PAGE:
Save the Children calls upon the government of Somalia, civil society and other community actors to take immediate action to scale up efforts to protect children, particularly girls, against all forms of violence and harmful traditional practices, including Female Genital Mutilation/Cutting (FGM/C).
The call comes after a series of confirmed reports of deaths of young girls who have undergone FGM/C while others are still fighting for their lives in hospitals. On Thursday, two sisters Aasiyo (10) and Khadijo (11) died two days after they were cut in a remote village of Dorodo, at the border between Ethiopia and Puntland State of Somalia. The girls died as they were taken to the hospital. Two months ago, 10-years-old Deqa Nour died of simliar complications after going through an FGM procedure in her village.
Over seven other girls, between the ages of eight and five who were rescued by Save the Children staff after they were cut are currently being treated in different hospitals in Goldogob and Beletweyne. All the girls were bleeding excessessively when they were brought to the hospital.
Despite all the efforts by the government and civil society actors to raise awareness on the risks and effects of FGM/C on the lives of girls, the practice continues unabated, putting the lives of millions of Somali girls at risk and robbing them of their right to a healthy and dignified childhood.
"Im afraid that this is just the tip of the iceberg as many more cases go unreported," said Timothy Bishop, Country Director of Save the Children in Somalia. "This can only be stopped if families and their communities say enough is enough - we should no longer continue to torture and risk the lives of our children."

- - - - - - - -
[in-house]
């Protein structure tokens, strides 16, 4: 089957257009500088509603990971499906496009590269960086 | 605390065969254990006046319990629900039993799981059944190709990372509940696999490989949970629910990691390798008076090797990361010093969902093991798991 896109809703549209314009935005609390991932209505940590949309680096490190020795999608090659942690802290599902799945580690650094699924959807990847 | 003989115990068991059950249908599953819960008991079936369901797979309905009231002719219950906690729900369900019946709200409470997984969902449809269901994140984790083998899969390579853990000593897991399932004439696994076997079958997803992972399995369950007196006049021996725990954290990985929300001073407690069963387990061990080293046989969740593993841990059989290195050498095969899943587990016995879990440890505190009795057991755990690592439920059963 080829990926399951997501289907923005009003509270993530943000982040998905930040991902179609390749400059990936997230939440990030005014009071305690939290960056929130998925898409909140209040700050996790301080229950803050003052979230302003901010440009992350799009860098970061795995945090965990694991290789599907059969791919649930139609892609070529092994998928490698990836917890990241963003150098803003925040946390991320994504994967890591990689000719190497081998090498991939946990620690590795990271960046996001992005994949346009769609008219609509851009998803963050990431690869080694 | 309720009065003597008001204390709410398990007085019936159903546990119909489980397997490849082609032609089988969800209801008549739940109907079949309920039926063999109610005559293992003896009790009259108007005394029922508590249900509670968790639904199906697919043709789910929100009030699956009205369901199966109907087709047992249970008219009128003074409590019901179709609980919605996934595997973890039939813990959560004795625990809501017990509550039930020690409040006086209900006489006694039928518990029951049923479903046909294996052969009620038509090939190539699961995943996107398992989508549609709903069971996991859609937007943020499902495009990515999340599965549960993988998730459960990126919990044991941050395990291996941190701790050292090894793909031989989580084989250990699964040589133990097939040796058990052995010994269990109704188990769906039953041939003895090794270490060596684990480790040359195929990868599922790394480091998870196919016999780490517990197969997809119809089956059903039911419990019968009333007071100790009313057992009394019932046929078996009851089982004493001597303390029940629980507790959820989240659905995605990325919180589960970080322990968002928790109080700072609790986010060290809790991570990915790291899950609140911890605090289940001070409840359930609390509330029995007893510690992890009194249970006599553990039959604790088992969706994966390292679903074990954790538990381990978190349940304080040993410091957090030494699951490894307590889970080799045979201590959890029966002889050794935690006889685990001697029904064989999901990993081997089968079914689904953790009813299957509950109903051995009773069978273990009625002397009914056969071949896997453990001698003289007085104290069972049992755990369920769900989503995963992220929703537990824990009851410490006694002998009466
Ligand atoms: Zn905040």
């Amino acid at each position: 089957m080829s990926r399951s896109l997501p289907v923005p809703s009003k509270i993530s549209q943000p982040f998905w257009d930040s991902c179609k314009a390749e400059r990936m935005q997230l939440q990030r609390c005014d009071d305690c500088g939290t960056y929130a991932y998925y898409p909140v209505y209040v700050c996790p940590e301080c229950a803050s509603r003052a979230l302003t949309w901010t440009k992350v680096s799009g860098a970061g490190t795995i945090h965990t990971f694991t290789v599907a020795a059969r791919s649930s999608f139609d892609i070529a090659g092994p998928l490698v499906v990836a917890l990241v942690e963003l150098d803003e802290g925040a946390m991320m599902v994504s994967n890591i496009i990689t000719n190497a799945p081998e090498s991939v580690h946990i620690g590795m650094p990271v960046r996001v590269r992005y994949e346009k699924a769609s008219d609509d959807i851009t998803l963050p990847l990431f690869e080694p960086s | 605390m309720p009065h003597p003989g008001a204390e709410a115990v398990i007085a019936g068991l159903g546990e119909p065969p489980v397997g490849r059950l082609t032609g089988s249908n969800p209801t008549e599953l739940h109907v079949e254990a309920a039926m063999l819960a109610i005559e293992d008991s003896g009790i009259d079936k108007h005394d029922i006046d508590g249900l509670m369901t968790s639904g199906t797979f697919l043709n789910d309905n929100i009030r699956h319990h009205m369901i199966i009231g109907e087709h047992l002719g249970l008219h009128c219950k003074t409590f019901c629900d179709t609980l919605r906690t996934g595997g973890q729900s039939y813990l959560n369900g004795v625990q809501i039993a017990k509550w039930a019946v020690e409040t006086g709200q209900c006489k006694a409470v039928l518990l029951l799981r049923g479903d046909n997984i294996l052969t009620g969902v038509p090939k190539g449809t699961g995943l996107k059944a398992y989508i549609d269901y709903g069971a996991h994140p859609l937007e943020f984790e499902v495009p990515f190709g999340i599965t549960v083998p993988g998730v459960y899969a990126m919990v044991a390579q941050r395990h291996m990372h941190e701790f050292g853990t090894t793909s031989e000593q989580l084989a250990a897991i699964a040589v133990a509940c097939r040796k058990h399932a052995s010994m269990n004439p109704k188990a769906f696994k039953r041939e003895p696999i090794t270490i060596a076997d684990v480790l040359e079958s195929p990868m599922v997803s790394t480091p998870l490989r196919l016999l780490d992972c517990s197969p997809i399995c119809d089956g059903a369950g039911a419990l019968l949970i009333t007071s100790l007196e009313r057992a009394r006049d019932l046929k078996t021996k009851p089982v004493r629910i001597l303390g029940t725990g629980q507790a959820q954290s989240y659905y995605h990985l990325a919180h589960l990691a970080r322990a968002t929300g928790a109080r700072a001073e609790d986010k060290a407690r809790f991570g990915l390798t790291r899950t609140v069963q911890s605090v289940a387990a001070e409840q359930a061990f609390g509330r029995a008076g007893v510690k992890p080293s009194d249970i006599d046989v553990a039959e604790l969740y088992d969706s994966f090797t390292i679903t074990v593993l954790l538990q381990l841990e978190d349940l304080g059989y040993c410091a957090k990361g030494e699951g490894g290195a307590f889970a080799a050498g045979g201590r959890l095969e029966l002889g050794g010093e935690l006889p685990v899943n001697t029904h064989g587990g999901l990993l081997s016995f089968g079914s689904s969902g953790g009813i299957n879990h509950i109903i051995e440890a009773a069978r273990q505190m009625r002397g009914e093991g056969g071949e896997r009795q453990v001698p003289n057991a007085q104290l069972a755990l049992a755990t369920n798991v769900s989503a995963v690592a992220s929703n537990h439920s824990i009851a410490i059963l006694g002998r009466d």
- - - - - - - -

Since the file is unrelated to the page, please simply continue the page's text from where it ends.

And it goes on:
Bishop said that apart from the community efforts, stopping FGM/C requires stronger laws that will protect girls and allow the perpetrators of this harmful practice to be punished. Both the FGM policy and Sexual Offenses bill that promise stronger legal protection of Somali girls against FGM and other gender based violence are yet to be approved by the Federal Government.
Although FGM/C has been declining in Somalia from the mostly quoted figure of 98% to current 90%, more needs to be done to eliminate this practice. FGM/C violates the rights to health, security and physical integrity of the girls as well as the right to be free from inhuman or degrading treatment, torture and cruelty, and the right to life when the procedure results in death.
Save the Children reaffirms its commitment to continue to support the government, civil society and communities at large to eradicate FGM/C practices. Save the Children works closely with local authorities, communities and the Government to raise awareness and ensure the right protection mechanisms are in place to address FGM/C in Somalia.